The Doctrine Post-Christian Culture Loves to Hate

Today I want to bring out two truths implied the Christian affirmation that God created “all things visible and invisible.” (1) We tend to locate God’s act of creation in the long past and apply it only to the first creatures. Most Christians are semi-deists; they think God acts in the world but only on occasion, in what are called miracles. But the doctrine of creation asserts that God is Creator in all time and space and of every creature that comes into existence. The world is God’s constant act of creating. God acted just as much as creator in giving you and me existence as he did in saying “let there be light.” We are just as dependent on God for our existence as was the first creature that came into being from nothing. We can allow this thought to inspire us to celebrate God’s love, grace and faithfulness or create in us resentment that we “owe” God so much, that we do not create ourselves and are obligated to obey his commands.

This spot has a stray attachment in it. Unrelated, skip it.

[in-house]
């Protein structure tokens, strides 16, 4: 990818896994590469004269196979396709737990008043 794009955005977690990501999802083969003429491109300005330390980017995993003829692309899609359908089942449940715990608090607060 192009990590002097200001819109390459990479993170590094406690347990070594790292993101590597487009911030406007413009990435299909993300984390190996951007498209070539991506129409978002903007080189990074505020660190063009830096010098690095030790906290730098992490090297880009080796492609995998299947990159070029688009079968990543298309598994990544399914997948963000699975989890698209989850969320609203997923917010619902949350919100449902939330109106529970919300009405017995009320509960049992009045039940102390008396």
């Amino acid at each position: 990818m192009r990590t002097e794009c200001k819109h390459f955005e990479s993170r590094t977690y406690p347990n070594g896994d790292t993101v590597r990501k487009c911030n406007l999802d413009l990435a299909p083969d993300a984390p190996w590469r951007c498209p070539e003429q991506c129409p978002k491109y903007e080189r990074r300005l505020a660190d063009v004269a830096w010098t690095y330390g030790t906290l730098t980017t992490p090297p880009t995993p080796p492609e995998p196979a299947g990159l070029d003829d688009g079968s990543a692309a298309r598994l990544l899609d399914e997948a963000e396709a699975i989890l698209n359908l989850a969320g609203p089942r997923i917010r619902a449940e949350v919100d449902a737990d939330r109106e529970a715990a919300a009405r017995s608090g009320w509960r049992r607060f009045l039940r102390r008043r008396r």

(2) Everything God made is good, and God made everything. There is sin and evil in the world, but the world itself is not evil. The affirmation that “everything is good” means that each and every creature was created for a purpose that serves the final end for which God made the world. There is no such thing as an evil entity, that is, a creature that should not exist and cannot be used for good. Sin and evil are misuses of created things, which are good in themselves. Accepting the Christian view that God created all things good should compel us to look for God’s wisdom in the created order of nature and seek God’s will concerning how to use the creation for good.